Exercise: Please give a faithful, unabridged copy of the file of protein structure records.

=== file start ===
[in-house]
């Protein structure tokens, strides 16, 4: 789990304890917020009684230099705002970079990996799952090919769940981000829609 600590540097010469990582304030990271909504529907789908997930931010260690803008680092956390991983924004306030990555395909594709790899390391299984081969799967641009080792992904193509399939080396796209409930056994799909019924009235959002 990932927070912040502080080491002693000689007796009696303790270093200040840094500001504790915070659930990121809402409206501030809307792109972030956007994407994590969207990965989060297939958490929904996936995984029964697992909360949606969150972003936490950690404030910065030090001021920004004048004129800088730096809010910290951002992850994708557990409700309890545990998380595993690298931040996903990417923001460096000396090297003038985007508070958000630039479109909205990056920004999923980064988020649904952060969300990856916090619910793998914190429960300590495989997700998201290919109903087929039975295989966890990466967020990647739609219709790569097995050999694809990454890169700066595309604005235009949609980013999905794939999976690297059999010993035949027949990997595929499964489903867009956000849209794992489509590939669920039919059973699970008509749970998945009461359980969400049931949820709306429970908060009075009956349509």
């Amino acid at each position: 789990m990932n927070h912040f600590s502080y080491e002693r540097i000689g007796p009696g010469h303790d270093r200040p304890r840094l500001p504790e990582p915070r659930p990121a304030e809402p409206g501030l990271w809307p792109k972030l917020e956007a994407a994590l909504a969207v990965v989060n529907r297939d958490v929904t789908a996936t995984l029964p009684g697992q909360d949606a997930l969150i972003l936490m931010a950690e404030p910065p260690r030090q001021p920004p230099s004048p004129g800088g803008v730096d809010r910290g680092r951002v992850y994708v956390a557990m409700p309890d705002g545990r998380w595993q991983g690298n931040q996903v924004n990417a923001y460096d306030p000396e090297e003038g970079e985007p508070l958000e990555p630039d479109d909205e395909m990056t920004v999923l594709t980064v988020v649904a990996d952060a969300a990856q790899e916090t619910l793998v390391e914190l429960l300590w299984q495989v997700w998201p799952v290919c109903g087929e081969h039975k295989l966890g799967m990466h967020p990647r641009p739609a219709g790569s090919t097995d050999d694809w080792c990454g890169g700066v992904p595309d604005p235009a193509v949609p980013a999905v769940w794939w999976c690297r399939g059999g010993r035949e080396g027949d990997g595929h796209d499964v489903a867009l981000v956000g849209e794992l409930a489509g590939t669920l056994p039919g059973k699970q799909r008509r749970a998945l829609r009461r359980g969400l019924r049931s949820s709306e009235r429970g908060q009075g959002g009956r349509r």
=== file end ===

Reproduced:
[in-house]
């Protein structure tokens, strides 16, 4: 789990304890917020009684230099705002970079990996799952090919769940981000829609 600590540097010469990582304030990271909504529907789908997930931010260690803008680092956390991983924004306030990555395909594709790899390391299984081969799967641009080792992904193509399939080396796209409930056994799909019924009235959002 990932927070912040502080080491002693000689007796009696303790270093200040840094500001504790915070659930990121809402409206501030809307792109972030956007994407994590969207990965989060297939958490929904996936995984029964697992909360949606969150972003936490950690404030910065030090001021920004004048004129800088730096809010910290951002992850994708557990409700309890545990998380595993690298931040996903990417923001460096000396090297003038985007508070958000630039479109909205990056920004999923980064988020649904952060969300990856916090619910793998914190429960300590495989997700998201290919109903087929039975295989966890990466967020990647739609219709790569097995050999694809990454890169700066595309604005235009949609980013999905794939999976690297059999010993035949027949990997595929499964489903867009956000849209794992489509590939669920039919059973699970008509749970998945009461359980969400049931949820709306429970908060009075009956349509």
């Amino acid at each position: 789990m990932n927070h912040f600590s502080y080491e002693r540097i000689g007796p009696g010469h303790d270093r200040p304890r840094l500001p504790e990582p915070r659930p990121a304030e809402p409206g501030l990271w809307p792109k972030l917020e956007a994407a994590l909504a969207v990965v989060n529907r297939d958490v929904t789908a996936t995984l029964p009684g697992q909360d949606a997930l969150i972003l936490m931010a950690e404030p910065p260690r030090q001021p920004p230099s004048p004129g800088g803008v730096d809010r910290g680092r951002v992850y994708v956390a557990m409700p309890d705002g545990r998380w595993q991983g690298n931040q996903v924004n990417a923001y460096d306030p000396e090297e003038g970079e985007p508070l958000e990555p630039d479109d909205e395909m990056t920004v999923l594709t980064v988020v649904a990996d952060a969300a990856q790899e916090t619910l793998v390391e914190l429960l300590w299984q495989v997700w998201p799952v290919c109903g087929e081969h039975k295989l966890g799967m990466h967020p990647r641009p739609a219709g790569s090919t097995d050999d694809w080792c990454g890169g700066v992904p595309d604005p235009a193509v949609p980013a999905v769940w794939w999976c690297r399939g059999g010993r035949e080396g027949d990997g595929h796209d499964v489903a867009l981000v956000g849209e794992l409930a489509g590939t669920l056994p039919g059973k699970q799909r008509r749970a998945l829609r009461r359980g969400l019924r049931s949820s709306e009235r429970g908060q009075g959002g009956r349509r």